Believe it or not, this is a frequent topic of conversation in our office.
Here is the truth, mistakes will be made.
Sometimes those mistakes will lead to loss of revenue or even an inadvertent compliance violation.
How do YOU as the leader of your team deal with it when something major happens?
-Do you yell?
-Do you blame?
-Do you catastrophize?
-Do you stomp around?
How does your staff respond to making a mistake?
-Do they hide it?
-Do they make excuses?
-Do they get sullen for days?
-Do they get passive-aggressive?
I have learned, the very hard way that the way the leader responds to a mistake, even if it IS ACTUALLY a really big deal, will directly impact the way the staff respond.
This week there was a pretty major mistake made at The Intentional Advisor by part of our team.
Here is the backstory…
When someone buys material from TIA, I give them lifetime access to the improvements on that material. I crafted an email to all advisors who had hired me for 1:1 consulting to give them access to Delivering on the Promise for $1. We have moved to a new email provide that is integrated with our new course delivery system.
A team member made a mistake and mislabeled a whole batch of advisors. She then sent them all the $1 course link. We didn't realize the mistake until someone was not a 1:1 consulting advisor purchased the course for a buck.
OK, so you can see the problem right? This mistake had the potential to cause a bunch of advisors to think we were a hot mess and also to lose potential participants in the course.
Years ago, I would have lost my mind. I would have huffed and puffed and felt like a victim of the circumstances. I wouldn't have gone overboard, but I would not have been pleasant to work with for a while.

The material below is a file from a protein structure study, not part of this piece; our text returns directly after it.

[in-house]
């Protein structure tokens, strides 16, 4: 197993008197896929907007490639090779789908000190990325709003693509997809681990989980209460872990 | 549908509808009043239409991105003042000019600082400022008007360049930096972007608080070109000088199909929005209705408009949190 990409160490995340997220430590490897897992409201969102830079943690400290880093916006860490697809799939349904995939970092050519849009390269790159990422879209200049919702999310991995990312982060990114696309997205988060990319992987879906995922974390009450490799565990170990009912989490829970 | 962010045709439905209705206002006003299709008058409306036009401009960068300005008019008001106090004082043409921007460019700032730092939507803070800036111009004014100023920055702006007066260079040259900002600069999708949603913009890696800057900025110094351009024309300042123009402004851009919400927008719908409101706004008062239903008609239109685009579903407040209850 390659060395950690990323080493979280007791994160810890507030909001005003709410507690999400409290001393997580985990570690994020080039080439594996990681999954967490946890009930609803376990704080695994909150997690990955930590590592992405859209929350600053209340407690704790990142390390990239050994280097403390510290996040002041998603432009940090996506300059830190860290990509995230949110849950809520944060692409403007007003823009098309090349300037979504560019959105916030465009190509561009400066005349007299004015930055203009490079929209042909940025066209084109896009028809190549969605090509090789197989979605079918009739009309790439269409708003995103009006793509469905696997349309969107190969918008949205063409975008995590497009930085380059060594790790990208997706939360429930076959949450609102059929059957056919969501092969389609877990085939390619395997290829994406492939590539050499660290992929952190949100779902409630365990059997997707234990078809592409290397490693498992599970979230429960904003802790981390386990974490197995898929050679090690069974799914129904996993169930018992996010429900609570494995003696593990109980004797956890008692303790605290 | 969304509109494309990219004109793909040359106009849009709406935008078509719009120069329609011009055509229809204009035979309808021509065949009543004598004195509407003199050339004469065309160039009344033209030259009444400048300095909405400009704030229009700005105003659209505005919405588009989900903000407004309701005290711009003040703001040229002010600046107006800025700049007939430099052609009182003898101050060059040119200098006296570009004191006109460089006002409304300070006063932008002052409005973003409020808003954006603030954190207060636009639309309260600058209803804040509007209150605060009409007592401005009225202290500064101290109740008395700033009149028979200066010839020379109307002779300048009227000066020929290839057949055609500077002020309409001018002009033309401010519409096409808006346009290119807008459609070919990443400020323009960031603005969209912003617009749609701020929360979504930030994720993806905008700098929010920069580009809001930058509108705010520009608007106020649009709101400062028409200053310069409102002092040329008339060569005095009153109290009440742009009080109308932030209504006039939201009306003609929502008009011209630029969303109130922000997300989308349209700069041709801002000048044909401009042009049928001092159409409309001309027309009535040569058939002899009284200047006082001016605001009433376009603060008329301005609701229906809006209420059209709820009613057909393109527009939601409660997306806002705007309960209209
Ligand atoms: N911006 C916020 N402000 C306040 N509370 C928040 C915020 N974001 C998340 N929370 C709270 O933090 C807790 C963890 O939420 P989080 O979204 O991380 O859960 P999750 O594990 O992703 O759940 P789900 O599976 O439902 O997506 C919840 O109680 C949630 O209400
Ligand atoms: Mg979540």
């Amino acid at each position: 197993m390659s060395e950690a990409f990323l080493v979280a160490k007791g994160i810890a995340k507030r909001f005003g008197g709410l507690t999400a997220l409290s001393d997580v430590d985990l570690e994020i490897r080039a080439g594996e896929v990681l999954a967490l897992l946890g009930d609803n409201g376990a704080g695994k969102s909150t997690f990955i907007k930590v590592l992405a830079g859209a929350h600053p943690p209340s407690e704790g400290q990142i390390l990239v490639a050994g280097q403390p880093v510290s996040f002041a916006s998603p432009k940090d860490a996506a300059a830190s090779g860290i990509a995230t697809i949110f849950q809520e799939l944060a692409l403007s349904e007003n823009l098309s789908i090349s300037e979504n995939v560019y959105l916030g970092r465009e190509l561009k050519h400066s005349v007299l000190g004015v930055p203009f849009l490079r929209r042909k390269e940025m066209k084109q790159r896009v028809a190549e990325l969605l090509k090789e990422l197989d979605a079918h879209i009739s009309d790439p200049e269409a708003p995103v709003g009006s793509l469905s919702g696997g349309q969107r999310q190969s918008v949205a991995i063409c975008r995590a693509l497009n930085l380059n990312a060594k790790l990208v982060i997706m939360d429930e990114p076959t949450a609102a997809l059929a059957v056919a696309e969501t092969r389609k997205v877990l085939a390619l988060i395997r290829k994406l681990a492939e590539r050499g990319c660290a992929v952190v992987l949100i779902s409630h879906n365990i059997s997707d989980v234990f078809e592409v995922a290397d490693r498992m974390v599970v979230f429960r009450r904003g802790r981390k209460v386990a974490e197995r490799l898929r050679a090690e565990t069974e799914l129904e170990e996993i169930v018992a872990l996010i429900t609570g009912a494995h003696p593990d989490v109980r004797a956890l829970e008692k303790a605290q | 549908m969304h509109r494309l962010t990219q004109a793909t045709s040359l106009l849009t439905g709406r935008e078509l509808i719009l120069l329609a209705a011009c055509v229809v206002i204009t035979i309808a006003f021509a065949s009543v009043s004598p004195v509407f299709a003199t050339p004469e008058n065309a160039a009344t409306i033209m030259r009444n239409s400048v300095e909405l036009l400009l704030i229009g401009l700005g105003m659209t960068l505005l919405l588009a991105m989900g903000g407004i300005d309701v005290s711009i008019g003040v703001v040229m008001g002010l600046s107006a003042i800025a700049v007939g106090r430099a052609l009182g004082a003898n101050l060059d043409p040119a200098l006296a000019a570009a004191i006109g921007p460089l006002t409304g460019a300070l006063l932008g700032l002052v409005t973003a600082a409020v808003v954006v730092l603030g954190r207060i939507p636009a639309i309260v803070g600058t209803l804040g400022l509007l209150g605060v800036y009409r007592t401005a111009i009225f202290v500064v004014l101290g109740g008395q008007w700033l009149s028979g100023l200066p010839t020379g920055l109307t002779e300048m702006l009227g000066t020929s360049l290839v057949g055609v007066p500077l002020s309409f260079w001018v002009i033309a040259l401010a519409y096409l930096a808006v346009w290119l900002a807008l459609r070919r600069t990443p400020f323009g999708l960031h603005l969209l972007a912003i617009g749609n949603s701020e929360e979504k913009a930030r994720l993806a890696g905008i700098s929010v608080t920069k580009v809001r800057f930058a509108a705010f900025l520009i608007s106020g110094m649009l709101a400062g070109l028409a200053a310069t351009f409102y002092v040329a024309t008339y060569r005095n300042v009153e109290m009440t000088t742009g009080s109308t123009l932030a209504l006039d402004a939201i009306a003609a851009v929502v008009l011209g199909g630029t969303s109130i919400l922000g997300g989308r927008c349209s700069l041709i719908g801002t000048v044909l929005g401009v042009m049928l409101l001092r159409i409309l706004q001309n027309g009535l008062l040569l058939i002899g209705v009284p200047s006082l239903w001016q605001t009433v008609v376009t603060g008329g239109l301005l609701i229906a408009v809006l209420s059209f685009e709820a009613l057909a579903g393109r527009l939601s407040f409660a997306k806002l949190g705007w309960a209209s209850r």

After the sinking feeling in my stomach subsided, I called the person who made the mistake. She was understandably pretty upset. But within just a minute or two, I said…
"This doesn't matter. This is just a bump on the road. This is just a war-story to tell in the future when we are course creating ninjas."
"The only question is how do we address our mistake?"
And I meant it! I wasn't over the top upset. I wasn't mad at the world. Of course, I knew that she hadn't done it on purpose.
I am proud of myself.
I have learned that I have to make it safe to make mistakes in my practice and my business. We can't ask people to be independent and self-motivated and then punish them for every little thing that doesn't go right.
If we are really a team, we have to be in it together for both the wins and the losses.
I wanted to share this very hard-won win with the group, because maybe a couple of you are high-strung perfectionists like me and can identify!